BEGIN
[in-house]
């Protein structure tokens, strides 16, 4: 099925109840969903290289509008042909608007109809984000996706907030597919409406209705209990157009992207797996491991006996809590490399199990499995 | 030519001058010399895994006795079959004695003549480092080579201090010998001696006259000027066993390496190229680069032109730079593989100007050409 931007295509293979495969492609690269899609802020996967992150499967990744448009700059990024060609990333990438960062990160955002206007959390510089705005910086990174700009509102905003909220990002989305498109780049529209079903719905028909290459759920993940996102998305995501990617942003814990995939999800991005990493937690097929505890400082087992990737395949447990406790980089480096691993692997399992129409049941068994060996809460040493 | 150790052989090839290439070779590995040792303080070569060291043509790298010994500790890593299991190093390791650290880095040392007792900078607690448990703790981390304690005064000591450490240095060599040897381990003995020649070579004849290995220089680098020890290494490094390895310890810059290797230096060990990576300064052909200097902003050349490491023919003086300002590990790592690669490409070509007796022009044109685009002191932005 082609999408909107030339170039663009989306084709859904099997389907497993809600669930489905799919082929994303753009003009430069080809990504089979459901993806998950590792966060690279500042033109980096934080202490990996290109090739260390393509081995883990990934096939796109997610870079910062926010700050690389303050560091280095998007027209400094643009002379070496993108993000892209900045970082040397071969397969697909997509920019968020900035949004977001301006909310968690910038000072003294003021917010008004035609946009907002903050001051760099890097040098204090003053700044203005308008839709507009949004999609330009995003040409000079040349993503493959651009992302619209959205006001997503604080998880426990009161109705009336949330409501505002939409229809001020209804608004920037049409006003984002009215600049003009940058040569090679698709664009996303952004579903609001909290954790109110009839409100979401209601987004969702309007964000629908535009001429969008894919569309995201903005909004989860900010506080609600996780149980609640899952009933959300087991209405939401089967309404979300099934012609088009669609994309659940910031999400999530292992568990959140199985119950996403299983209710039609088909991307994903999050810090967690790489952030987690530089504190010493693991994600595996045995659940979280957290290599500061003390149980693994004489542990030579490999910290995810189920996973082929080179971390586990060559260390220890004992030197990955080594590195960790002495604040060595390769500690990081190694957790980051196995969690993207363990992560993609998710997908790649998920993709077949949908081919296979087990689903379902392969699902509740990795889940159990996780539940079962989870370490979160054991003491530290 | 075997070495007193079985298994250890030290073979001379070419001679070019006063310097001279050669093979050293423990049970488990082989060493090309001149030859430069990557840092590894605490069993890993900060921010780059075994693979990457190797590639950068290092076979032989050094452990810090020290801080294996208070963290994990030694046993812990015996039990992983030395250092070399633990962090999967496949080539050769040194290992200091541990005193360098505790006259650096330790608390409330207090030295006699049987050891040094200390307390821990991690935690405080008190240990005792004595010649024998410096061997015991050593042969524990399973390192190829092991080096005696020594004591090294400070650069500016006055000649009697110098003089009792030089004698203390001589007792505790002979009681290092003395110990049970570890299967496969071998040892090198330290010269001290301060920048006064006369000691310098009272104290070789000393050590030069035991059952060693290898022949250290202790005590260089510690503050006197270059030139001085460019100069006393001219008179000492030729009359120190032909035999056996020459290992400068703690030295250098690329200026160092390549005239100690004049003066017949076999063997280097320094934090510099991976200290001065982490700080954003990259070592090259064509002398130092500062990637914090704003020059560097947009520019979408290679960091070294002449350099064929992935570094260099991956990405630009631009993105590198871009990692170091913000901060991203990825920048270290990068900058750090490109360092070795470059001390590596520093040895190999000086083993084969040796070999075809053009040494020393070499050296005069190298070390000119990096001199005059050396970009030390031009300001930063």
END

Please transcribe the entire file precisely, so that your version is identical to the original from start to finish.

[in-house]
């Protein structure tokens, strides 16, 4: 099925109840969903290289509008042909608007109809984000996706907030597919409406209705209990157009992207797996491991006996809590490399199990499995 | 030519001058010399895994006795079959004695003549480092080579201090010998001696006259000027066993390496190229680069032109730079593989100007050409 931007295509293979495969492609690269899609802020996967992150499967990744448009700059990024060609990333990438960062990160955002206007959390510089705005910086990174700009509102905003909220990002989305498109780049529209079903719905028909290459759920993940996102998305995501990617942003814990995939999800991005990493937690097929505890400082087992990737395949447990406790980089480096691993692997399992129409049941068994060996809460040493 | 150790052989090839290439070779590995040792303080070569060291043509790298010994500790890593299991190093390791650290880095040392007792900078607690448990703790981390304690005064000591450490240095060599040897381990003995020649070579004849290995220089680098020890290494490094390895310890810059290797230096060990990576300064052909200097902003050349490491023919003086300002590990790592690669490409070509007796022009044109685009002191932005 082609999408909107030339170039663009989306084709859904099997389907497993809600669930489905799919082929994303753009003009430069080809990504089979459901993806998950590792966060690279500042033109980096934080202490990996290109090739260390393509081995883990990934096939796109997610870079910062926010700050690389303050560091280095998007027209400094643009002379070496993108993000892209900045970082040397071969397969697909997509920019968020900035949004977001301006909310968690910038000072003294003021917010008004035609946009907002903050001051760099890097040098204090003053700044203005308008839709507009949004999609330009995003040409000079040349993503493959651009992302619209959205006001997503604080998880426990009161109705009336949330409501505002939409229809001020209804608004920037049409006003984002009215600049003009940058040569090679698709664009996303952004579903609001909290954790109110009839409100979401209601987004969702309007964000629908535009001429969008894919569309995201903005909004989860900010506080609600996780149980609640899952009933959300087991209405939401089967309404979300099934012609088009669609994309659940910031999400999530292992568990959140199985119950996403299983209710039609088909991307994903999050810090967690790489952030987690530089504190010493693991994600595996045995659940979280957290290599500061003390149980693994004489542990030579490999910290995810189920996973082929080179971390586990060559260390220890004992030197990955080594590195960790002495604040060595390769500690990081190694957790980051196995969690993207363990992560993609998710997908790649998920993709077949949908081919296979087990689903379902392969699902509740990795889940159990996780539940079962989870370490979160054991003491530290 | 075997070495007193079985298994250890030290073979001379070419001679070019006063310097001279050669093979050293423990049970488990082989060493090309001149030859430069990557840092590894605490069993890993900060921010780059075994693979990457190797590639950068290092076979032989050094452990810090020290801080294996208070963290994990030694046993812990015996039990992983030395250092070399633990962090999967496949080539050769040194290992200091541990005193360098505790006259650096330790608390409330207090030295006699049987050891040094200390307390821990991690935690405080008190240990005792004595010649024998410096061997015991050593042969524990399973390192190829092991080096005696020594004591090294400070650069500016006055000649009697110098003089009792030089004698203390001589007792505790002979009681290092003395110990049970570890299967496969071998040892090198330290010269001290301060920048006064006369000691310098009272104290070789000393050590030069035991059952060693290898022949250290202790005590260089510690503050006197270059030139001085460019100069006393001219008179000492030729009359120190032909035999056996020459290992400068703690030295250098690329200026160092390549005239100690004049003066017949076999063997280097320094934090510099991976200290001065982490700080954003990259070592090259064509002398130092500062990637914090704003020059560097947009520019979408290679960091070294002449350099064929992935570094260099991956990405630009631009993105590198871009990692170091913000901060991203990825920048270290990068900058750090490109360092070795470059001390590596520093040895190999000086083993084969040796070999075809053009040494020393070499050296005069190298070390000119990096001199005059050396970009030390031009300001930063």